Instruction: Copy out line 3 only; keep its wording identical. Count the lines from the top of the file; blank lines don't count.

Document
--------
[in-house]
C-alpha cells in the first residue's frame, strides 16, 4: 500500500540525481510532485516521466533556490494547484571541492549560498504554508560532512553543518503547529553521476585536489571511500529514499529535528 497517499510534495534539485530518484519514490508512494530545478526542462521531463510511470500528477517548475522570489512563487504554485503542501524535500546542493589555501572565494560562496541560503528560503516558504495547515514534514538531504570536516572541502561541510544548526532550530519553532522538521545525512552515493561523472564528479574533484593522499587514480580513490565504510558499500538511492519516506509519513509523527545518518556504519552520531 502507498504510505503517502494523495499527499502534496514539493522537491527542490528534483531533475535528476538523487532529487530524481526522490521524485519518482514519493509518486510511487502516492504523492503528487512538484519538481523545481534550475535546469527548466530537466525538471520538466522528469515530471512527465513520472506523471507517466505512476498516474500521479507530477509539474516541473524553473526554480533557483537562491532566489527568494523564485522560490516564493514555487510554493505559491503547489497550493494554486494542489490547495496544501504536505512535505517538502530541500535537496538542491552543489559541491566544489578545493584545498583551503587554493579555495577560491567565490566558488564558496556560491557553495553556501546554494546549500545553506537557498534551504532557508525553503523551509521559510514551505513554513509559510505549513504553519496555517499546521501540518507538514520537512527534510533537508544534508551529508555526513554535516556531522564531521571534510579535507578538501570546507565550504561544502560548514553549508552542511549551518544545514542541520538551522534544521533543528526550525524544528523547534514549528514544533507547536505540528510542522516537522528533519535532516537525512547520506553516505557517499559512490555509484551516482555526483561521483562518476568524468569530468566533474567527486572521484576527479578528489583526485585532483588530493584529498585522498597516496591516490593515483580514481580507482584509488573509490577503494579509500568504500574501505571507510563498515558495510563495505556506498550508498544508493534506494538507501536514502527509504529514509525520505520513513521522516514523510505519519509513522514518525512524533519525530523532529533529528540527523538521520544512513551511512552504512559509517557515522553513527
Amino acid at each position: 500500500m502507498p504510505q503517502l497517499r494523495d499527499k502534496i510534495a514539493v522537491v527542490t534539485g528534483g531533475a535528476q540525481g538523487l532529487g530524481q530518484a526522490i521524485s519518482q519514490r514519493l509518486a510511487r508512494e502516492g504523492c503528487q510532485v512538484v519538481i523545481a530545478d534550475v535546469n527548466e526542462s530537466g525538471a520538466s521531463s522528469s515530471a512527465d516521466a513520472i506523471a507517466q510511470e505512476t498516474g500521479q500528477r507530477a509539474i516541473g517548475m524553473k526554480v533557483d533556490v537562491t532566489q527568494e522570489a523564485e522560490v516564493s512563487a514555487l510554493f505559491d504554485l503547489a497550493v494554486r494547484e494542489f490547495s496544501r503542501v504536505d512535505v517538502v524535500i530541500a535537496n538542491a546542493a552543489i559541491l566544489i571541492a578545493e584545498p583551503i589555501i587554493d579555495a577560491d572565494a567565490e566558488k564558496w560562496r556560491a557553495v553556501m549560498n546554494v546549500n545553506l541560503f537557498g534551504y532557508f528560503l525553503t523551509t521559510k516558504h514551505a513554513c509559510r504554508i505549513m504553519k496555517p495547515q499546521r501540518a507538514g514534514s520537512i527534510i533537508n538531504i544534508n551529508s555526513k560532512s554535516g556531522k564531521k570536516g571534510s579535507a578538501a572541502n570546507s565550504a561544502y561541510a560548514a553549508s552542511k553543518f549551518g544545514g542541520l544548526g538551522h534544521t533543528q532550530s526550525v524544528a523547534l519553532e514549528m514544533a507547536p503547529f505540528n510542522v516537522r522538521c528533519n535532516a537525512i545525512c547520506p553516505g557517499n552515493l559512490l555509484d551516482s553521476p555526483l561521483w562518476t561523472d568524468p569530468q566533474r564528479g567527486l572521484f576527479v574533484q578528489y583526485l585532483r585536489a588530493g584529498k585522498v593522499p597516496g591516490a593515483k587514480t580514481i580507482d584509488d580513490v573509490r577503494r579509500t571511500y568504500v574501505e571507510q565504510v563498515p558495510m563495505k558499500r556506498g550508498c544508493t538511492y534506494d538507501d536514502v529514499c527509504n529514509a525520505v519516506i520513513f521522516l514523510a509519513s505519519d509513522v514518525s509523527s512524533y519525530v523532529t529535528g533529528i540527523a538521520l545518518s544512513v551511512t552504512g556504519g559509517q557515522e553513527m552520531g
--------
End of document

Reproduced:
Amino acid at each position: 500500500m502507498p504510505q503517502l497517499r494523495d499527499k502534496i510534495a514539493v522537491v527542490t534539485g528534483g531533475a535528476q540525481g538523487l532529487g530524481q530518484a526522490i521524485s519518482q519514490r514519493l509518486a510511487r508512494e502516492g504523492c503528487q510532485v512538484v519538481i523545481a530545478d534550475v535546469n527548466e526542462s530537466g525538471a520538466s521531463s522528469s515530471a512527465d516521466a513520472i506523471a507517466q510511470e505512476t498516474g500521479q500528477r507530477a509539474i516541473g517548475m524553473k526554480v533557483d533556490v537562491t532566489q527568494e522570489a523564485e522560490v516564493s512563487a514555487l510554493f505559491d504554485l503547489a497550493v494554486r494547484e494542489f490547495s496544501r503542501v504536505d512535505v517538502v524535500i530541500a535537496n538542491a546542493a552543489i559541491l566544489i571541492a578545493e584545498p583551503i589555501i587554493d579555495a577560491d572565494a567565490e566558488k564558496w560562496r556560491a557553495v553556501m549560498n546554494v546549500n545553506l541560503f537557498g534551504y532557508f528560503l525553503t523551509t521559510k516558504h514551505a513554513c509559510r504554508i505549513m504553519k496555517p495547515q499546521r501540518a507538514g514534514s520537512i527534510i533537508n538531504i544534508n551529508s555526513k560532512s554535516g556531522k564531521k570536516g571534510s579535507a578538501a572541502n570546507s565550504a561544502y561541510a560548514a553549508s552542511k553543518f549551518g544545514g542541520l544548526g538551522h534544521t533543528q532550530s526550525v524544528a523547534l519553532e514549528m514544533a507547536p503547529f505540528n510542522v516537522r522538521c528533519n535532516a537525512i545525512c547520506p553516505g557517499n552515493l559512490l555509484d551516482s553521476p555526483l561521483w562518476t561523472d568524468p569530468q566533474r564528479g567527486l572521484f576527479v574533484q578528489y583526485l585532483r585536489a588530493g584529498k585522498v593522499p597516496g591516490a593515483k587514480t580514481i580507482d584509488d580513490v573509490r577503494r579509500t571511500y568504500v574501505e571507510q565504510v563498515p558495510m563495505k558499500r556506498g550508498c544508493t538511492y534506494d538507501d536514502v529514499c527509504n529514509a525520505v519516506i520513513f521522516l514523510a509519513s505519519d509513522v514518525s509523527s512524533y519525530v523532529t529535528g533529528i540527523a538521520l545518518s544512513v551511512t552504512g556504519g559509517q557515522e553513527m552520531g